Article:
On September 27, 2012, Sudanese President Omar al-Bashir and South Sudanese President Salva Kiir signed agreements concerning a host of issues resulting from South Sudan’s July 2011 secession. The agreements concern issues of oil and other financial matters, border security, and citizenship. They represent the culmination of a nearly two and half year-long negotiation process and, if implemented, have the potential to further consolidate peace and security within and between the two Sudans. However, the success of these agreements ultimately hinges on the resolution of the remaining outstanding issues on which the two presidents were unable to agree, chief among them the final status of the disputed Abyei area.
Straddling the ill-defined international border separating the two Sudans, Abyei is the traditional homeland of the nine Ngok Dinka chiefdoms, a group with strong ethnic, cultural, and linguistic ties with the Dinka of South Sudan. Misseriya herders, members of a northern nomadic Arab tribe, seasonally traverse the Abyei area with their cattle. While Abyei was administratively transferred to the North in 1905, its Ngok Dinka inhabitants sided with the Sudan People’s Liberation Movement, or SPLM, and its predecessor, the Anyanya movement, during Sudan’s successive North-South civil wars.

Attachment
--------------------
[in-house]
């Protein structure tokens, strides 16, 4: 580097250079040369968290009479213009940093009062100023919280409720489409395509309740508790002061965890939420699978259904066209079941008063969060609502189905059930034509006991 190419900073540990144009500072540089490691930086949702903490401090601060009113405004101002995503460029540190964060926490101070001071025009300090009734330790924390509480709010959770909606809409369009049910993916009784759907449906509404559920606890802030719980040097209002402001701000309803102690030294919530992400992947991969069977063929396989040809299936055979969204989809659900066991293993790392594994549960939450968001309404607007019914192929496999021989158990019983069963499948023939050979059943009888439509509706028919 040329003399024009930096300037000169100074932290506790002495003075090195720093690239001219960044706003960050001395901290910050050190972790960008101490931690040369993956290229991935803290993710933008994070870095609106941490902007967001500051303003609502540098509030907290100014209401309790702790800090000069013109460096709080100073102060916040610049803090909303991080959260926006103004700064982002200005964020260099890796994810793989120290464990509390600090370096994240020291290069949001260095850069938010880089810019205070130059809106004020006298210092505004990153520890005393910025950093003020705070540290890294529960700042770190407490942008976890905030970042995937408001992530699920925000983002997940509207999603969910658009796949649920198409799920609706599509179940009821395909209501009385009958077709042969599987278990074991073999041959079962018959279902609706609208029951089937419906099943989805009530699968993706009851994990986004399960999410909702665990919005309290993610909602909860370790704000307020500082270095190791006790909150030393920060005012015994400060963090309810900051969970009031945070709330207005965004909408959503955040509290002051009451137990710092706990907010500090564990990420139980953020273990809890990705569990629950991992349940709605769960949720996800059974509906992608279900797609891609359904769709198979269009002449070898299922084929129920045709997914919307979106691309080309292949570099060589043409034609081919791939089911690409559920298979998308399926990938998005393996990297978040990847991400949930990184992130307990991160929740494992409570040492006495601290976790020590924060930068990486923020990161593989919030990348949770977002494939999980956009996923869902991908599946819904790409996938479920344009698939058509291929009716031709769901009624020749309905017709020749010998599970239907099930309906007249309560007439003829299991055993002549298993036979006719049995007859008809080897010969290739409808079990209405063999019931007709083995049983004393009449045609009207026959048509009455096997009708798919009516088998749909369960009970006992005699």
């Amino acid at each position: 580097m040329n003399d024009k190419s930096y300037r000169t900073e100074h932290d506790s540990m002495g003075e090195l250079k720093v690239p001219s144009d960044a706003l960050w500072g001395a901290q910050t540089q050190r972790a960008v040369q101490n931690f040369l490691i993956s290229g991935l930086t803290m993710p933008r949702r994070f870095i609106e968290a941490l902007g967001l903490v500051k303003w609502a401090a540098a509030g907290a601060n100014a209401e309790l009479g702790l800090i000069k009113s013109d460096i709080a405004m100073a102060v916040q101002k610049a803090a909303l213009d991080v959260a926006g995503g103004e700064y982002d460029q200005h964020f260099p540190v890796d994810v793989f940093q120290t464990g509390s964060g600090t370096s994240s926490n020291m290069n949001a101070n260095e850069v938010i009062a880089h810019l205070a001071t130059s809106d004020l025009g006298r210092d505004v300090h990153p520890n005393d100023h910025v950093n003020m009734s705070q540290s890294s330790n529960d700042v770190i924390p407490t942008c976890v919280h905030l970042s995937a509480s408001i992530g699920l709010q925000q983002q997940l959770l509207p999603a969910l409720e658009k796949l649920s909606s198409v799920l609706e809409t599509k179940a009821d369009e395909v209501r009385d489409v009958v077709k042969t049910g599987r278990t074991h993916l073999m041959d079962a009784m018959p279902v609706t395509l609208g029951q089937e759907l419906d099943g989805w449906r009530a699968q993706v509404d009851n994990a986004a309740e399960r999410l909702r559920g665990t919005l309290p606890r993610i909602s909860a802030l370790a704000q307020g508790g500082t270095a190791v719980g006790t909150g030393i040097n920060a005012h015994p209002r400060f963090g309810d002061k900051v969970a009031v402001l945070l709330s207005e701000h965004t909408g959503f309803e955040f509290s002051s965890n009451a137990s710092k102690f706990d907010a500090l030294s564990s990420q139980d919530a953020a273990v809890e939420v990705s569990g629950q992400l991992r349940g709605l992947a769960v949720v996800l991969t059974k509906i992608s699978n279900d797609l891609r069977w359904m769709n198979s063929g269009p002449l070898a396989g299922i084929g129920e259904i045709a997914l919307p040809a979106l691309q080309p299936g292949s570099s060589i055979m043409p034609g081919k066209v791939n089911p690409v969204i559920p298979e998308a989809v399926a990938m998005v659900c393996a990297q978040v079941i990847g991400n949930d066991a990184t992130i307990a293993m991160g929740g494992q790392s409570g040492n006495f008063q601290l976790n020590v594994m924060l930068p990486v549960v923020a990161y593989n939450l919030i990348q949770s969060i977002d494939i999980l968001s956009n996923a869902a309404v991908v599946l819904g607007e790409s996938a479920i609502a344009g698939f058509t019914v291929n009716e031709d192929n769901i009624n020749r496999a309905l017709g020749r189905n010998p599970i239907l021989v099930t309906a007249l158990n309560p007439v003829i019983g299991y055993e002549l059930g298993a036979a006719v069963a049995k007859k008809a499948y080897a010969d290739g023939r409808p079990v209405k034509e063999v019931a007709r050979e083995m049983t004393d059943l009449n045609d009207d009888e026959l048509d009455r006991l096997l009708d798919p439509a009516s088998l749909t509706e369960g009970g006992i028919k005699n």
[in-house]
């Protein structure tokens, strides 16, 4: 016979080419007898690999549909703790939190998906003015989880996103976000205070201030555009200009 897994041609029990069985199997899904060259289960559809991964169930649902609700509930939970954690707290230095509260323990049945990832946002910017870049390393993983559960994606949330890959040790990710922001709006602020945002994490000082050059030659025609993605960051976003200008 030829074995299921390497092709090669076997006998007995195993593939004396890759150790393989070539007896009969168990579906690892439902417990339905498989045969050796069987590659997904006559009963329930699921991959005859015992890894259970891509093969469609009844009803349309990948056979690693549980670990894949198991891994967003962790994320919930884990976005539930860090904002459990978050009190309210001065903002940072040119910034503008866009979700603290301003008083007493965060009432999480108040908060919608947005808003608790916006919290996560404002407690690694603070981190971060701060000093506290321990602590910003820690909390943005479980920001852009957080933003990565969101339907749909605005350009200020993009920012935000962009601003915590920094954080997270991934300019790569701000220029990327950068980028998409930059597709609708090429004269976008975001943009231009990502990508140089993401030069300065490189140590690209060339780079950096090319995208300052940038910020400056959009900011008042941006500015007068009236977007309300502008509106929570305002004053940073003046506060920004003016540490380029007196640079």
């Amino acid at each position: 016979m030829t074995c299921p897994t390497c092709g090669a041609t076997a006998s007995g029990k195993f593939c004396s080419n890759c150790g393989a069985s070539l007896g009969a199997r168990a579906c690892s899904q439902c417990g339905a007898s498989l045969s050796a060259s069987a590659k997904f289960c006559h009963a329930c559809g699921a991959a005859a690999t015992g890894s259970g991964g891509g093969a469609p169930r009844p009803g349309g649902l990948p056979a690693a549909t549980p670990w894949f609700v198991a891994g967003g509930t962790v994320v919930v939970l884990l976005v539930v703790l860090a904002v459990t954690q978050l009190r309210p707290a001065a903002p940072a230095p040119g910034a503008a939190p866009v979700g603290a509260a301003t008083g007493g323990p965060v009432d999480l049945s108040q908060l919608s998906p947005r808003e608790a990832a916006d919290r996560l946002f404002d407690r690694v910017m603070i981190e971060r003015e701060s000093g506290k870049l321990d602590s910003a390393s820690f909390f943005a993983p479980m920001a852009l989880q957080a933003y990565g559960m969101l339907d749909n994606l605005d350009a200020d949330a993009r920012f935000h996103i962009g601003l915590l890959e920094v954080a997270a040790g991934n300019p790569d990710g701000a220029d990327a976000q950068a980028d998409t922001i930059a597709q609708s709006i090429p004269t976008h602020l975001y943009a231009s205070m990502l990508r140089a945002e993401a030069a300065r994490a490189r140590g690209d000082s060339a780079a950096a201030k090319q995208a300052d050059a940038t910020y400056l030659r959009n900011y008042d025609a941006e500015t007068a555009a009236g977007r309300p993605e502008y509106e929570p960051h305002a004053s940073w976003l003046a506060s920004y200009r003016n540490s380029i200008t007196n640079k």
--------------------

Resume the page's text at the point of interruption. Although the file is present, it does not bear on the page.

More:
Despite Abyei’s central role as a catalyst for North-South tensions, the international community has historically dodged the difficult issue of the area’s final status – or the question of whether the area should be part of Sudan or South Sudan – and, in doing so, has repeatedly sacrificed the safety, security, and livelihoods of the Ngok Dinka people for the sake of other concerns and interests. The most recent iteration of this behavior came last week, when the international community failed to pressure the government of Sudan to accept an African Union proposal concerning the conduct of a referendum in the area.
In recent years, the international community’s calculus vis-à-vis Abyei has created an environment in which Sudanese government and government-backed forces were twice able to use brutal force to cleanse the area of its Ngok Dinka inhabitants. If not corrected immediately, the international community’s latest failure on Abyei could leave the area vulnerable to further instability and unrest, which risks unraveling the delicate peace that the two Sudans now enjoy.